First Time in India, Hand-Reared Rhino Gives Birth in the Wild

In a happy news for Earth Day 2013, a rhino, hand-reared by people and rehabilitated in Manas National Park as part of the species reintroduction programme, has given birth in the wild, for the first time in the country. The new mother, Ganga, was rescued as a three-month-old calf during the annual floods in Kaziranga National Park in July 2004, by the Assam Forest Department. She was hand-raised by veterinarians and animal keepers at the IFAW-WTI run Centre for Wildlife Rehabilitation and Conservation (CWRC) near Kaziranga.

The new born is a healthy female and has been named Dharati, meaning earth, as a tribute. Dharati’s birth marks a milestone in the Rhino Rehabilitation Project, a joint venture of the Assam Forest Department and International Fund for Animal Welfare – Wildlife Trust of India (IFAW-WTI) that hand-raises orphaned or displaced calves to rehabilitate them in the wild. Executive Director, WTI, and Regional Director – South Asia, IFAW, Vivek Menon,  said, “This is very special for all of us. The situation of rhinos across the world has been depressing, with so many being poached for their horns in the past year. In this seemingly-bleak scenario, the instances like this are what keep us optimistic and spirited to do more.”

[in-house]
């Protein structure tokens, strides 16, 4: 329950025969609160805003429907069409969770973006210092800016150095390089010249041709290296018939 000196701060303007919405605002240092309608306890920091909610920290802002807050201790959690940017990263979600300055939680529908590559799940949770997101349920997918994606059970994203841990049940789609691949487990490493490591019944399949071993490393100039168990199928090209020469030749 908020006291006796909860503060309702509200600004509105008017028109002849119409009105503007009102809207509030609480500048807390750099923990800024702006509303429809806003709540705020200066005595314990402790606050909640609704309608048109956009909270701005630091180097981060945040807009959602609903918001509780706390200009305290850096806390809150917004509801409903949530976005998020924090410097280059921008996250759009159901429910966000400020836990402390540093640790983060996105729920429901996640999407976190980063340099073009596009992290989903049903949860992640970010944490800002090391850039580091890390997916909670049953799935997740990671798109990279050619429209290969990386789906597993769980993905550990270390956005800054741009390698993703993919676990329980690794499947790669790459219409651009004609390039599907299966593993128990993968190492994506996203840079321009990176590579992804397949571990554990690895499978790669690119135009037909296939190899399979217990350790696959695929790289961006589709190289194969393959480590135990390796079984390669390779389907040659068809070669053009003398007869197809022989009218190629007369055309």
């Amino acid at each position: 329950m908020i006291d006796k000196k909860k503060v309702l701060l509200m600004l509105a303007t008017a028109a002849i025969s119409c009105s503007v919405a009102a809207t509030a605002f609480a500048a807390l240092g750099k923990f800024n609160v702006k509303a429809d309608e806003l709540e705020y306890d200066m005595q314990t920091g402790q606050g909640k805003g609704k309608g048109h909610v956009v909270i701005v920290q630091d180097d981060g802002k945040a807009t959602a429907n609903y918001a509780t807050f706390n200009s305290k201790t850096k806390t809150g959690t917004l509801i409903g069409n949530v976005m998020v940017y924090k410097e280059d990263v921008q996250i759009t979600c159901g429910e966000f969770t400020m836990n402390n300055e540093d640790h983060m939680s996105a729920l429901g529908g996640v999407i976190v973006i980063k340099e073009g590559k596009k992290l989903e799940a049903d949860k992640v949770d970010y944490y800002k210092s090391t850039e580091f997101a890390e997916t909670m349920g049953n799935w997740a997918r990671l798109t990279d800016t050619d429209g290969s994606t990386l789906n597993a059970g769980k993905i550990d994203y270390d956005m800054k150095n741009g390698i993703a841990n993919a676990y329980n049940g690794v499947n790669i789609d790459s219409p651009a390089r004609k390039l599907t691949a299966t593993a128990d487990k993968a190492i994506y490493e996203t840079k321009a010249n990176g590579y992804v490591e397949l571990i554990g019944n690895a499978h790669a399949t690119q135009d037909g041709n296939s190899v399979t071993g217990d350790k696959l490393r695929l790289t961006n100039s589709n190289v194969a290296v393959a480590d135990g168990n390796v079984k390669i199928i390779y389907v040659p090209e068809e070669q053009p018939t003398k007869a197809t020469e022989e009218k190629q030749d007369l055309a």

“There are more than one reason why this birth is special, not just for the people involved directly, but for the entire region and even the country,” he added. For one, Ganga was hand-raised by people. Chief Conservator of Forests and Field Director – Kaziranga, NK Vasu, who was present during her rescue, said, “Our staff based at Baghmara camp rescued her from the floods. We searched for her mother but could not find her. So we admitted her to CWRC. Her condition was quite bad then, but all the efforts that went into her have finally been rewarded.”

Dr Rathin Barman, Senior Adviser, WTI, and CWRC In-charge, recalled, “She was severely injured and traumatized, and our veterinarians and animal keepers worked hard to save her. Her birth exemplifies the balance of wildlife welfare and conservation that CWRC is known for.” Ganga, and nowDharati, is a part of the rhino reintroduction programme in Manas National Park, kickstarted in 2006, with the move of the first hand-raised calf from CWRC. Manas had lost all its rhinos by the 1990s as the area reeled under severe civil conflict. It was also declared a World Heritage Site in danger. A number of initiatives including the rhino reintroduction have been implemented here since peace was largely restored in early 2000s. In 2011, the ‘in danger’ tag was lifted by UNESCO. “Ganga was one of the first rhinos to reach Manas. This birth marks yet another crucial milestone in our efforts to bring Manas back to its former glory,” said Dr Bhaskar Choudhury, Regional Head, IFAW-WTI.

Deputy Chief, BTC, Kampa Borgoyari, said, “I congratulate the frontline staff who saved her from drowning, and the entire team of veterinarians, animal keepers and biologists, for successfully treating her, hand-raising her and finally releasing her in Manas. We are still facing difficulties in wildlife conservation, but we are also achieving successes. While we continue to fight against the difficulties, we will also use these moments to celebrate and vow to do more.”

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